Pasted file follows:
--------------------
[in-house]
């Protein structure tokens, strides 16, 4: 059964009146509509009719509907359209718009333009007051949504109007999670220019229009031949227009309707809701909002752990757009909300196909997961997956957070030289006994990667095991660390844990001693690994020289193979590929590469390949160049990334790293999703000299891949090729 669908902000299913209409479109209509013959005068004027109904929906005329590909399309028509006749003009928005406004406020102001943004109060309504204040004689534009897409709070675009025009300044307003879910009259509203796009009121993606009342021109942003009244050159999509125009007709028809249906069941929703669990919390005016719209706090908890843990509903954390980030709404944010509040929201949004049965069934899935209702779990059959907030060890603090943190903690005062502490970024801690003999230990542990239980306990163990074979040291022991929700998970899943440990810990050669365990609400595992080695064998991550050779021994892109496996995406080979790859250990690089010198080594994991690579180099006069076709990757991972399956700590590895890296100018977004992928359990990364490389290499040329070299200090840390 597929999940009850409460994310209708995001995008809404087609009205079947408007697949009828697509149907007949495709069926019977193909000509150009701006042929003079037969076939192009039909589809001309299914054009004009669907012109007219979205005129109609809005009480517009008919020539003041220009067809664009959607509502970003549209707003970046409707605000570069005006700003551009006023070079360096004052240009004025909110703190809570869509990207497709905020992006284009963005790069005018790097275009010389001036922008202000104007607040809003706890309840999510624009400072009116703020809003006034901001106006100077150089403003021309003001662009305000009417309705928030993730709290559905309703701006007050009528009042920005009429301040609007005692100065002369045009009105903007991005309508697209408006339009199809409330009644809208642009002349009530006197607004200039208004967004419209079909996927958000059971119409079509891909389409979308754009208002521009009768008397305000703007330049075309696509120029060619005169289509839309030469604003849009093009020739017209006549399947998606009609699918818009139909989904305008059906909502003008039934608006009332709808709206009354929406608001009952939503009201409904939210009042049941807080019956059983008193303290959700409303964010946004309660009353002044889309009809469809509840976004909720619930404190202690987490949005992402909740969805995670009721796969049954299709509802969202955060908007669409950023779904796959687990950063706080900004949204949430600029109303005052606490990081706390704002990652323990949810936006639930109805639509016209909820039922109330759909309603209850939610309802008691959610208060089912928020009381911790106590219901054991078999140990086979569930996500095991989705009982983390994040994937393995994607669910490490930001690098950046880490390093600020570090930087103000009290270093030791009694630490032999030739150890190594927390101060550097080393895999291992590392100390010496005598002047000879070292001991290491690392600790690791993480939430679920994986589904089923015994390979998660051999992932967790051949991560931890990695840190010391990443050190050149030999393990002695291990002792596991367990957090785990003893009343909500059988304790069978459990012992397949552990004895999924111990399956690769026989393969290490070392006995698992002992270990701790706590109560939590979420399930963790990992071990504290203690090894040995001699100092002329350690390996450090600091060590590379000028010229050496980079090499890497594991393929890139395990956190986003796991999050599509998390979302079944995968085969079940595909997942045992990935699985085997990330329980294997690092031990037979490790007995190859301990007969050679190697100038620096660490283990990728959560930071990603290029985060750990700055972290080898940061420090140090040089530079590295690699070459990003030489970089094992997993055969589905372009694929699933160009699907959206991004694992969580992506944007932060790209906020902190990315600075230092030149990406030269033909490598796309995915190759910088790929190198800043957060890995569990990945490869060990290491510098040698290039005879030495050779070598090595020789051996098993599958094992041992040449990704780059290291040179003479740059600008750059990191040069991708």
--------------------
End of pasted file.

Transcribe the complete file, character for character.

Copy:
[in-house]
């Protein structure tokens, strides 16, 4: 059964009146509509009719509907359209718009333009007051949504109007999670220019229009031949227009309707809701909002752990757009909300196909997961997956957070030289006994990667095991660390844990001693690994020289193979590929590469390949160049990334790293999703000299891949090729 669908902000299913209409479109209509013959005068004027109904929906005329590909399309028509006749003009928005406004406020102001943004109060309504204040004689534009897409709070675009025009300044307003879910009259509203796009009121993606009342021109942003009244050159999509125009007709028809249906069941929703669990919390005016719209706090908890843990509903954390980030709404944010509040929201949004049965069934899935209702779990059959907030060890603090943190903690005062502490970024801690003999230990542990239980306990163990074979040291022991929700998970899943440990810990050669365990609400595992080695064998991550050779021994892109496996995406080979790859250990690089010198080594994991690579180099006069076709990757991972399956700590590895890296100018977004992928359990990364490389290499040329070299200090840390 597929999940009850409460994310209708995001995008809404087609009205079947408007697949009828697509149907007949495709069926019977193909000509150009701006042929003079037969076939192009039909589809001309299914054009004009669907012109007219979205005129109609809005009480517009008919020539003041220009067809664009959607509502970003549209707003970046409707605000570069005006700003551009006023070079360096004052240009004025909110703190809570869509990207497709905020992006284009963005790069005018790097275009010389001036922008202000104007607040809003706890309840999510624009400072009116703020809003006034901001106006100077150089403003021309003001662009305000009417309705928030993730709290559905309703701006007050009528009042920005009429301040609007005692100065002369045009009105903007991005309508697209408006339009199809409330009644809208642009002349009530006197607004200039208004967004419209079909996927958000059971119409079509891909389409979308754009208002521009009768008397305000703007330049075309696509120029060619005169289509839309030469604003849009093009020739017209006549399947998606009609699918818009139909989904305008059906909502003008039934608006009332709808709206009354929406608001009952939503009201409904939210009042049941807080019956059983008193303290959700409303964010946004309660009353002044889309009809469809509840976004909720619930404190202690987490949005992402909740969805995670009721796969049954299709509802969202955060908007669409950023779904796959687990950063706080900004949204949430600029109303005052606490990081706390704002990652323990949810936006639930109805639509016209909820039922109330759909309603209850939610309802008691959610208060089912928020009381911790106590219901054991078999140990086979569930996500095991989705009982983390994040994937393995994607669910490490930001690098950046880490390093600020570090930087103000009290270093030791009694630490032999030739150890190594927390101060550097080393895999291992590392100390010496005598002047000879070292001991290491690392600790690791993480939430679920994986589904089923015994390979998660051999992932967790051949991560931890990695840190010391990443050190050149030999393990002695291990002792596991367990957090785990003893009343909500059988304790069978459990012992397949552990004895999924111990399956690769026989393969290490070392006995698992002992270990701790706590109560939590979420399930963790990992071990504290203690090894040995001699100092002329350690390996450090600091060590590379000028010229050496980079090499890497594991393929890139395990956190986003796991999050599509998390979302079944995968085969079940595909997942045992990935699985085997990330329980294997690092031990037979490790007995190859301990007969050679190697100038620096660490283990990728959560930071990603290029985060750990700055972290080898940061420090140090040089530079590295690699070459990003030489970089094992997993055969589905372009694929699933160009699907959206991004694992969580992506944007932060790209906020902190990315600075230092030149990406030269033909490598796309995915190759910088790929190198800043957060890995569990990945490869060990290491510098040698290039005879030495050779070598090595020789051996098993599958094992041992040449990704780059290291040179003479740059600008750059990191040069991708």